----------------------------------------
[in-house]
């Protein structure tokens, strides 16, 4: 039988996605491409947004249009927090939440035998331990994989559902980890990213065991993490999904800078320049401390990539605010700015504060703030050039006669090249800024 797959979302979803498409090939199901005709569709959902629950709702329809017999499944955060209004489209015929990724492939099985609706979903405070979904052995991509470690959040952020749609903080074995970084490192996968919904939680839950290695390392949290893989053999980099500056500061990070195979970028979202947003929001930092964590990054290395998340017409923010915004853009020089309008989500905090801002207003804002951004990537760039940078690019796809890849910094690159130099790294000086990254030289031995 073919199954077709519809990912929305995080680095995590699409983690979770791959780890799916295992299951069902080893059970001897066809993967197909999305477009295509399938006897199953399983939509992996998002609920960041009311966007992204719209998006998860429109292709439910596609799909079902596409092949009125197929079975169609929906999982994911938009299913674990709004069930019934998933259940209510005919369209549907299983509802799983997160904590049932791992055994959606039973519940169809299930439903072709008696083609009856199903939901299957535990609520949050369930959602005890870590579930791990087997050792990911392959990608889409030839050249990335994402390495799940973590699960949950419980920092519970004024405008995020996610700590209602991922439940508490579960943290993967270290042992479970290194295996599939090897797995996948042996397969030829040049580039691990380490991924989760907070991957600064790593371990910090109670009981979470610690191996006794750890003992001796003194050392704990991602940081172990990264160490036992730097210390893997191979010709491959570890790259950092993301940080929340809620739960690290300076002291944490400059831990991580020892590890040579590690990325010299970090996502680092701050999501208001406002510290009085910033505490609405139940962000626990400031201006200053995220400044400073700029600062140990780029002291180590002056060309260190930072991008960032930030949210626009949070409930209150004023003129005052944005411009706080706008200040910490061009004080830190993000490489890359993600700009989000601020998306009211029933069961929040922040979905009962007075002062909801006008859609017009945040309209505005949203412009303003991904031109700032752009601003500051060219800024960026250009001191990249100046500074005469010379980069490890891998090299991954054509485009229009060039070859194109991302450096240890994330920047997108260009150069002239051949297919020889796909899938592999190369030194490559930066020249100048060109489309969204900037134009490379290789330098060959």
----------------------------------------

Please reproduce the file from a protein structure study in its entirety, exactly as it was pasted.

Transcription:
[in-house]
């Protein structure tokens, strides 16, 4: 039988996605491409947004249009927090939440035998331990994989559902980890990213065991993490999904800078320049401390990539605010700015504060703030050039006669090249800024 797959979302979803498409090939199901005709569709959902629950709702329809017999499944955060209004489209015929990724492939099985609706979903405070979904052995991509470690959040952020749609903080074995970084490192996968919904939680839950290695390392949290893989053999980099500056500061990070195979970028979202947003929001930092964590990054290395998340017409923010915004853009020089309008989500905090801002207003804002951004990537760039940078690019796809890849910094690159130099790294000086990254030289031995 073919199954077709519809990912929305995080680095995590699409983690979770791959780890799916295992299951069902080893059970001897066809993967197909999305477009295509399938006897199953399983939509992996998002609920960041009311966007992204719209998006998860429109292709439910596609799909079902596409092949009125197929079975169609929906999982994911938009299913674990709004069930019934998933259940209510005919369209549907299983509802799983997160904590049932791992055994959606039973519940169809299930439903072709008696083609009856199903939901299957535990609520949050369930959602005890870590579930791990087997050792990911392959990608889409030839050249990335994402390495799940973590699960949950419980920092519970004024405008995020996610700590209602991922439940508490579960943290993967270290042992479970290194295996599939090897797995996948042996397969030829040049580039691990380490991924989760907070991957600064790593371990910090109670009981979470610690191996006794750890003992001796003194050392704990991602940081172990990264160490036992730097210390893997191979010709491959570890790259950092993301940080929340809620739960690290300076002291944490400059831990991580020892590890040579590690990325010299970090996502680092701050999501208001406002510290009085910033505490609405139940962000626990400031201006200053995220400044400073700029600062140990780029002291180590002056060309260190930072991008960032930030949210626009949070409930209150004023003129005052944005411009706080706008200040910490061009004080830190993000490489890359993600700009989000601020998306009211029933069961929040922040979905009962007075002062909801006008859609017009945040309209505005949203412009303003991904031109700032752009601003500051060219800024960026250009001191990249100046500074005469010379980069490890891998090299991954054509485009229009060039070859194109991302450096240890994330920047997108260009150069002239051949297919020889796909899938592999190369030194490559930066020249100048060109489309969204900037134009490379290789330098060959």